For instance, during an interview for the investigation, former public works director Colin Simpson noted roughly $50,000 worth of his department's equipment had been sold by the fire department. Simpson suggested City Comptroller Bridget Schuchart be contacted to correct financial records but was "met with resistance by Heins, who told Simpson that it was not necessary" to contact her and that the department could sell equipment to be put directly in the utility fund to balance out the amounts.

According to the investigation, Zach was told by Heins that the outside accounts were established because the city mismanaged donations to the MERIT Center.

"The 2013 ledger for the MERIT Center shows an audit adjustment of approximately $90,000 to properly categorize funds from 2009 that were not properly credited to the MERIT Center account," Zach wrote. "That, however, does not explain why the WSB accounts were opened prior to this."

Zach found that Heins made deposits into city accounts from the Bank of New Glarus account by cashier's checks. Heins told Zach that Rausch felt it would be simpler to do so.

Heins' attorney Katy Lounsbury of Ehlke, Bero-Lehmann & Lounsbury S.C. in Monroe and Madison wrote in an email on his behalf that "Heins maintained the accounts pursuant to the orders of Chief Rausch" and he "had no reason to believe the accounts were not authorized, and in fact was led to believe that the City and its auditors were aware of the use of these accounts. Had Heins refused to maintain the accounts, Heins would have been considered insubordinate."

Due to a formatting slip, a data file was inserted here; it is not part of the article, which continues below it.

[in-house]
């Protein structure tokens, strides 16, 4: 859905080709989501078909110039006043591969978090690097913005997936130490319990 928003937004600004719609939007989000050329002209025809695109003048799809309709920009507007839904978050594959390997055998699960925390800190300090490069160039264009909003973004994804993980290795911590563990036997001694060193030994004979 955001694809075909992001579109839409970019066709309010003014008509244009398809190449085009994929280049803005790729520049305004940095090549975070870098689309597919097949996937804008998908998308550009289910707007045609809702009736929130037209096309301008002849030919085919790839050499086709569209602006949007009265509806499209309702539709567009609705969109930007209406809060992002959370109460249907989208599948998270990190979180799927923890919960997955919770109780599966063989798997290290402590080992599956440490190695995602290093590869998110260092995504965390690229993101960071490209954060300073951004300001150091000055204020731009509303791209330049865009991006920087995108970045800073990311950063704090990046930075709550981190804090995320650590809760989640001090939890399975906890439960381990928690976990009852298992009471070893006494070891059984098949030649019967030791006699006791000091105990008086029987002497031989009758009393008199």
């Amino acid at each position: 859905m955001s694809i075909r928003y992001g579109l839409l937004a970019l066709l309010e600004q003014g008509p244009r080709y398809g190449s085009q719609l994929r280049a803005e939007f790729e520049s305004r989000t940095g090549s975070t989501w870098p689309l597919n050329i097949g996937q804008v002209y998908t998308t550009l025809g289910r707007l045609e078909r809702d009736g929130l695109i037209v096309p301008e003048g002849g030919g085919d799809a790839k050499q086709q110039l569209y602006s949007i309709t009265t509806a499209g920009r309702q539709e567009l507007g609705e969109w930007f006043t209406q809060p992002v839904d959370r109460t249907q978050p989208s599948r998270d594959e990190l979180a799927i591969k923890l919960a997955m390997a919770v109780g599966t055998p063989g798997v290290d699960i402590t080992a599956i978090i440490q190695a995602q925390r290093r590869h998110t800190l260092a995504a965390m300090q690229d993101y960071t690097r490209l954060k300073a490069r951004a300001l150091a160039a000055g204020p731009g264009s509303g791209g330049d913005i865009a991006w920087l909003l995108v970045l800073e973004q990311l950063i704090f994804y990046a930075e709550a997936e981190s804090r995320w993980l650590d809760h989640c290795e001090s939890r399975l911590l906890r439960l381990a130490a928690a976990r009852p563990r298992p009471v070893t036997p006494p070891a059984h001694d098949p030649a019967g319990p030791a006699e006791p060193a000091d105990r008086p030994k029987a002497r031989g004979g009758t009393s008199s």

No city funds were used for personal gain by Heins or others, Lounsbury wrote. Zach acknowledged it appeared no one had personally benefited.

However, he did find discrepancies in his examination of accounts.

In documents kept on Heins' computer to track expenses from the annual fish fry fundraiser, Zach wrote that the expenses match checks written on accounts with New Glarus Bank. He "was not able to directly tie deposits made around these dates to the precise profit numbers," but deposits do correspond with the date of the fundraisers.

Zach also noted in a spreadsheet identifying receipts of bills Heins said he used to track expenses paid through the Woodford and New Glarus Bank accounts that "not all of the check payments have a corresponding invoice." Rath said the checks appeared to be used for vending machine expenses and did not exceed more than "a couple hundred dollars."

Another portion of the memo stated that while cash withdrawals Heins said were used for cash boxes at annual fundraisers correspond with the date of the fundraisers, Zach was unable "to determine if that cash was ever re-deposited into the accounts."

Heins closed the second Woodford account by a cashier's check totaling $136.36 to the city in October 2013. In January 2017, one day before the Monroe Board of Police and Fire Commissioners hired Smits, Heins closed the Bank of New Glarus account with a $160 cash payment to the city.